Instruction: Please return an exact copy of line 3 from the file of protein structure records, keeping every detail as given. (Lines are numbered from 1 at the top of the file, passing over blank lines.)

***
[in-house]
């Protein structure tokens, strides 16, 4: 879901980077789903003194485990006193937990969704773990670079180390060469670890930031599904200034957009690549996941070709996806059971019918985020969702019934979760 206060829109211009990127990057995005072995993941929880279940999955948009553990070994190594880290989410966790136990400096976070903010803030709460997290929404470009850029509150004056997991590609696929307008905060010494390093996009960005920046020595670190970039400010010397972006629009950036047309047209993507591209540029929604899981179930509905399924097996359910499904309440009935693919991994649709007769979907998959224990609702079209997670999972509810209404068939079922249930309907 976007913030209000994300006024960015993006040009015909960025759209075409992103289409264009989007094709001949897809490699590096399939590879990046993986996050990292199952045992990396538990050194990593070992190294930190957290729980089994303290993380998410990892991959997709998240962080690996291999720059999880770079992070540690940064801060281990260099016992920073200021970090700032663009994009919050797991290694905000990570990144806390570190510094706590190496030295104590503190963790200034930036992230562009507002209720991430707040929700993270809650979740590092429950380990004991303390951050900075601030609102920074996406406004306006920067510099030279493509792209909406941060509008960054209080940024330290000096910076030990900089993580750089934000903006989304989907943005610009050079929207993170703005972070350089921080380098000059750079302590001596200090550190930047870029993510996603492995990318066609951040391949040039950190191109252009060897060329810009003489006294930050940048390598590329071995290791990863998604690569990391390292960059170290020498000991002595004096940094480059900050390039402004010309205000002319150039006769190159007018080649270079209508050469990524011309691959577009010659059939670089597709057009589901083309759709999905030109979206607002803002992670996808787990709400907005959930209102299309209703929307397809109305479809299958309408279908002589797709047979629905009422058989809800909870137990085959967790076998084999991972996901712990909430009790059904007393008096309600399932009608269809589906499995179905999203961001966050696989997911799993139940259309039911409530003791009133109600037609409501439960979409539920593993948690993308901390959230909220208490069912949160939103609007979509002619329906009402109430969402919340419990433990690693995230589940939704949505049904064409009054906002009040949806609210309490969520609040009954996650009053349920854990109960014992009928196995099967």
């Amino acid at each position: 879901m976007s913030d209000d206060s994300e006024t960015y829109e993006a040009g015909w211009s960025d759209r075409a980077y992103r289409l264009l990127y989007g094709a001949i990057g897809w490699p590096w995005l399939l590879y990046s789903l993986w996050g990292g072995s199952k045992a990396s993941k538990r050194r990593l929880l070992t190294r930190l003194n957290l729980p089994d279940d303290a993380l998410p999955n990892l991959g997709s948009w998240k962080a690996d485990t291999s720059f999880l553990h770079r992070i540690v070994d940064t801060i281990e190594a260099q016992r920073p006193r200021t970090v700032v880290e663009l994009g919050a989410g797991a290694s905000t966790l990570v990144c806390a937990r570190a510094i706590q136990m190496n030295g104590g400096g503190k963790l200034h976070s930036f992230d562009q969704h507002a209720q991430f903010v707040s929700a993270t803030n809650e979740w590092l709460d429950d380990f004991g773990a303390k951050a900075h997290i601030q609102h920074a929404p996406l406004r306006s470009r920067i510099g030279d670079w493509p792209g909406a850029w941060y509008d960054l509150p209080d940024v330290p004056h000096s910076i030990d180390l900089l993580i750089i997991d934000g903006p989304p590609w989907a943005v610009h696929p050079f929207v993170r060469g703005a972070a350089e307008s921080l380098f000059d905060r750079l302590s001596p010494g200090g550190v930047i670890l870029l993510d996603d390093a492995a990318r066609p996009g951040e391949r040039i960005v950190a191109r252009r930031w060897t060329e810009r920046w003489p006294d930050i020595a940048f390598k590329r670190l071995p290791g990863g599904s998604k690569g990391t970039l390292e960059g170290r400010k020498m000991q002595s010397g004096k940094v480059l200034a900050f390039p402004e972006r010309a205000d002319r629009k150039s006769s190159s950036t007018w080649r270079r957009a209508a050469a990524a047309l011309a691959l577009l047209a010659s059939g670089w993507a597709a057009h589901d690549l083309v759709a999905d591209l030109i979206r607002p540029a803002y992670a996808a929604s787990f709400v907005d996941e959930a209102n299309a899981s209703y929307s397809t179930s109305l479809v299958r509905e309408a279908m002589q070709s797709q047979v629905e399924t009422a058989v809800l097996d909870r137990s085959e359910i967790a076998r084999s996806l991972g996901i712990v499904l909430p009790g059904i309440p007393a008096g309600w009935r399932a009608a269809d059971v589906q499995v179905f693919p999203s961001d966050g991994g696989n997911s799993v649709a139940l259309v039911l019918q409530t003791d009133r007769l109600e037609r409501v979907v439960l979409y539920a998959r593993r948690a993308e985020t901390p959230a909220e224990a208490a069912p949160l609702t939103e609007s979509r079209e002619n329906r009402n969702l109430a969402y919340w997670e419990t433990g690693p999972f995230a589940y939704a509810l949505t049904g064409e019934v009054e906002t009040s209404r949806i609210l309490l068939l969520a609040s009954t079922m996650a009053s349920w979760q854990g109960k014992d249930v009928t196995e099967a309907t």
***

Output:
């Amino acid at each position: 879901m976007s913030d209000d206060s994300e006024t960015y829109e993006a040009g015909w211009s960025d759209r075409a980077y992103r289409l264009l990127y989007g094709a001949i990057g897809w490699p590096w995005l399939l590879y990046s789903l993986w996050g990292g072995s199952k045992a990396s993941k538990r050194r990593l929880l070992t190294r930190l003194n957290l729980p089994d279940d303290a993380l998410p999955n990892l991959g997709s948009w998240k962080a690996d485990t291999s720059f999880l553990h770079r992070i540690v070994d940064t801060i281990e190594a260099q016992r920073p006193r200021t970090v700032v880290e663009l994009g919050a989410g797991a290694s905000t966790l990570v990144c806390a937990r570190a510094i706590q136990m190496n030295g104590g400096g503190k963790l200034h976070s930036f992230d562009q969704h507002a209720q991430f903010v707040s929700a993270t803030n809650e979740w590092l709460d429950d380990f004991g773990a303390k951050a900075h997290i601030q609102h920074a929404p996406l406004r306006s470009r920067i510099g030279d670079w493509p792209g909406a850029w941060y509008d960054l509150p209080d940024v330290p004056h000096s910076i030990d180390l900089l993580i750089i997991d934000g903006p989304p590609w989907a943005v610009h696929p050079f929207v993170r060469g703005a972070a350089e307008s921080l380098f000059d905060r750079l302590s001596p010494g200090g550190v930047i670890l870029l993510d996603d390093a492995a990318r066609p996009g951040e391949r040039i960005v950190a191109r252009r930031w060897t060329e810009r920046w003489p006294d930050i020595a940048f390598k590329r670190l071995p290791g990863g599904s998604k690569g990391t970039l390292e960059g170290r400010k020498m000991q002595s010397g004096k940094v480059l200034a900050f390039p402004e972006r010309a205000d002319r629009k150039s006769s190159s950036t007018w080649r270079r957009a209508a050469a990524a047309l011309a691959l577009l047209a010659s059939g670089w993507a597709a057009h589901d690549l083309v759709a999905d591209l030109i979206r607002p540029a803002y992670a996808a929604s787990f709400v907005d996941e959930a209102n299309a899981s209703y929307s397809t179930s109305l479809v299958r509905e309408a279908m002589q070709s797709q047979v629905e399924t009422a058989v809800l097996d909870r137990s085959e359910i967790a076998r084999s996806l991972g996901i712990v499904l909430p009790g059904i309440p007393a008096g309600w009935r399932a009608a269809d059971v589906q499995v179905f693919p999203s961001d966050g991994g696989n997911s799993v649709a139940l259309v039911l019918q409530t003791d009133r007769l109600e037609r409501v979907v439960l979409y539920a998959r593993r948690a993308e985020t901390p959230a909220e224990a208490a069912p949160l609702t939103e609007s979509r079209e002619n329906r009402n969702l109430a969402y919340w997670e419990t433990g690693p999972f995230a589940y939704a509810l949505t049904g064409e019934v009054e906002t009040s209404r949806i609210l309490l068939l969520a609040s009954t079922m996650a009053s349920w979760q854990g109960k014992d249930v009928t196995e099967a309907t």